Nostalgia Vs. Reality is an ongoing feature where beloved things from my childhood are looked at today with a critical eye. Today we review 1987’s The Chipmunk Adventure.
Before the recent success of the Alvin and the Chpmunks feature film I had assumed that Alvin, Simon and Theodore were lost to the ages. They seemed to be the type of characters who, while extremely popular in their day, had failed to reinvent themselves for the younger generation. After all, in their 1980’s television series The Chipmunks regularly sang old Michael Jackson and Bruce Springstein songs — not exactly the most timeless children’s entertainment.
So, I pretty much assumed that their feature film debut, The Chipmunk Adventure would be much of the same. Worse yet, the 1980’s is notorious for poor animation, a product of aggressive accounting and a realization that children will watch just about anything. Needless to say my expectations were low.
The Chipmunk Adventure is the story of The Chipmunks, their female counterparts The Chipettes, and a convoluted race around the globe involving hot air balloons, human sacrifice, and international diamond smugglers. The premise itself involves a huge suspension of disbelief, but if you’re willing to believe that anthropomorphic chipmunks exist (and sing pop songs!) then I guess it’s not too difficult to imagine a world where they would be unwittingly used to smuggle jewels across foreign borders.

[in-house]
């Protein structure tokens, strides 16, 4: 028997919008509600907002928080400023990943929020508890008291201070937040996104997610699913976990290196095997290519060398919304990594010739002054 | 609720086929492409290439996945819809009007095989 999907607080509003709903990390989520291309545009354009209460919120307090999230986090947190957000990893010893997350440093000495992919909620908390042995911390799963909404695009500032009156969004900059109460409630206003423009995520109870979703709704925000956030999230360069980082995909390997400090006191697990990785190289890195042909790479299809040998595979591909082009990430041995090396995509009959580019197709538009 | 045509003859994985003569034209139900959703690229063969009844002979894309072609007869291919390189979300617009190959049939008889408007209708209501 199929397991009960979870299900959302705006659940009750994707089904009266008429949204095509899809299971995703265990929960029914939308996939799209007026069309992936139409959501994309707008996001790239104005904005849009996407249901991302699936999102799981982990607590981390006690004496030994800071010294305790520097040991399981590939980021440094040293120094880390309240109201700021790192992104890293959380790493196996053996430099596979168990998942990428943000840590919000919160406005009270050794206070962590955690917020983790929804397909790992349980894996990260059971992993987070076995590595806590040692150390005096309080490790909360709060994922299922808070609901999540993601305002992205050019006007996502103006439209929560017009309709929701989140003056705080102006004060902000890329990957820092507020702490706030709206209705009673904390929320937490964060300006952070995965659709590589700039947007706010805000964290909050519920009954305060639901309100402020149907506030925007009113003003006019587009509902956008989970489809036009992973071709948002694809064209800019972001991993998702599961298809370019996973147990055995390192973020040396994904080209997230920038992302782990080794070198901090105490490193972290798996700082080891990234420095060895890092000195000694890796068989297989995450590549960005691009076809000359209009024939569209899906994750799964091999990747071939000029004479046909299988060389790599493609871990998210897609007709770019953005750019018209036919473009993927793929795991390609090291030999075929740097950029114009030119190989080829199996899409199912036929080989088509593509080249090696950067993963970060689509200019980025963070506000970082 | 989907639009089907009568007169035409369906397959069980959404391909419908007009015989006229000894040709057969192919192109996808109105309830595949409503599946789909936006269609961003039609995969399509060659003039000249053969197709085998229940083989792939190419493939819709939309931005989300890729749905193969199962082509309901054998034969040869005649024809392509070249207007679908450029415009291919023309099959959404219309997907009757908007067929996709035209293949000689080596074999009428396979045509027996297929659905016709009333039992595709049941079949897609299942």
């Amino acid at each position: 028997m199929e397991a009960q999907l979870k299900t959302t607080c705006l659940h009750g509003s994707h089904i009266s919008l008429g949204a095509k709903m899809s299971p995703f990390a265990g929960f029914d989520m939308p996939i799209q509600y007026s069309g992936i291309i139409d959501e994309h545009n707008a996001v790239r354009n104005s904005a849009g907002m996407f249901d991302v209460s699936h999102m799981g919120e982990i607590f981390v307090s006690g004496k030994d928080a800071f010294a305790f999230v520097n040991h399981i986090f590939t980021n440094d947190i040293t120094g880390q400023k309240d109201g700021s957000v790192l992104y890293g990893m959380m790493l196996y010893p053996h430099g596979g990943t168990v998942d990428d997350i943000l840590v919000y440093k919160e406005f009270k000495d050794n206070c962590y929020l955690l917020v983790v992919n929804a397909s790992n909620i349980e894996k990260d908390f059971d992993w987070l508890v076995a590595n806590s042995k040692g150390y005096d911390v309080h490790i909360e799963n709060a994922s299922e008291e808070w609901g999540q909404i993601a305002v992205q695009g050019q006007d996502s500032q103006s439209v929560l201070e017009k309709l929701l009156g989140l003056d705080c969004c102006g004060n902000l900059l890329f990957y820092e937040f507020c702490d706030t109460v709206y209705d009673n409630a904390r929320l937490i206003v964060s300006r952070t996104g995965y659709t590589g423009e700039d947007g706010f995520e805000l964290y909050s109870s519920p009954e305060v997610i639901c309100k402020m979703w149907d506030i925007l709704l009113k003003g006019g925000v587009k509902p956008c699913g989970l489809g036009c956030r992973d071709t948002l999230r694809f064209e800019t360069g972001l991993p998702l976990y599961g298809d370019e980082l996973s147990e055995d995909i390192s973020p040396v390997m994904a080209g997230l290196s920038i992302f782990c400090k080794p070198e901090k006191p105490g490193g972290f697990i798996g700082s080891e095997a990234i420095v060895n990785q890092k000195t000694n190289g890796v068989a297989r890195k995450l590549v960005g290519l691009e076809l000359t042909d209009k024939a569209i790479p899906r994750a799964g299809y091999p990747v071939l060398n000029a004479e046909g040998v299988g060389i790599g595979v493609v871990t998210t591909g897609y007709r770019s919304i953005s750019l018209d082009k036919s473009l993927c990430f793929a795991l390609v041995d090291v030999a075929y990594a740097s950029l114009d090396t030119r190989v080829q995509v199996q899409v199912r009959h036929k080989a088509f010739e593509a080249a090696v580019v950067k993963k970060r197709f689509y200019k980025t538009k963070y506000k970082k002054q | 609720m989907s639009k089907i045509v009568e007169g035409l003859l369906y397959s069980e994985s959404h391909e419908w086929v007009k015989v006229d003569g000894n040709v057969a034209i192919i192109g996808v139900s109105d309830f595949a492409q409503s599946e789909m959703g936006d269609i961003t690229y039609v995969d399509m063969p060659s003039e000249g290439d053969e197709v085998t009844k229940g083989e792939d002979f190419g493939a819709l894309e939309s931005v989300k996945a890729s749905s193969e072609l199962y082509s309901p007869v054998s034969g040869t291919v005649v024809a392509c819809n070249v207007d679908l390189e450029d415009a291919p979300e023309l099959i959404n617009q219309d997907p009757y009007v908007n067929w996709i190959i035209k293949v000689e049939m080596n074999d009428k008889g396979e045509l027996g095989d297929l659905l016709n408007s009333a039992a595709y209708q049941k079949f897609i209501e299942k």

Besides, the plot itself isn’t important, as it’s just an excuse for our heroes to visit exotic locales and get themselves into comic mischief. Unfortunately, the short length of the film (77 minutes) does not give the characters a chance to interact with these places in any meaningful ways, short of a few sight gags here and there. The only two locations of any significance are the South American jungle, where Theodore is worshipped as a god, and the Middle East, where Brittany finds herself engaged to an Arabian prince.
Perhaps the majority of Europe, Asia, Australia and Africa were cut out of the film due to budget concerns, since it’s very clear that The Chipmunk Adventure was more than just a cheap attempt to cash in on the TV series. A great attention to detail is shown in the animation, and especially in the background and layouts. In fact, this film is actually better produced than most of its’ contemporaries, (An American Tail, for example) which is pretty surprising given the poor reception it received upon its’ release.
The one downside of the film is, arguably, the music. When I was five years old hearing The Chipmunks do their version of “Wooly Bully” must have been hillarious, but right now it’s terribly annoying and makes my head hurt. Aside from the musical numbers, the theatrical score is actually pretty good. It’s obvious that this film has been remastered, since both the audio and video quality is solid. This release definitely highlights some of the strong background work that I would have missed in a poor transfer from the VHS version.
Included in the DVD package is some production artwork from the film, and a music CD containing the movie’s soundtrack. There clearly isn’t a demand for a full CD release of The Chipmunk Adventure soundtrack, but it was a nice touch nonetheless. I can definitely imagine parents popping in the CD to calm down their children during a long car ride.
Overall I found The Chipmunk Adventure to be a pleasant trip down memory lane. I have not yet seen the live-action version starring Jason Lee, but it’s a safe bet that this is The Chipmunks at their very best. The pop songs are a little dated (as are The Chipettes’ leg warmers.) but the humor and charm of the characters clearly shine through.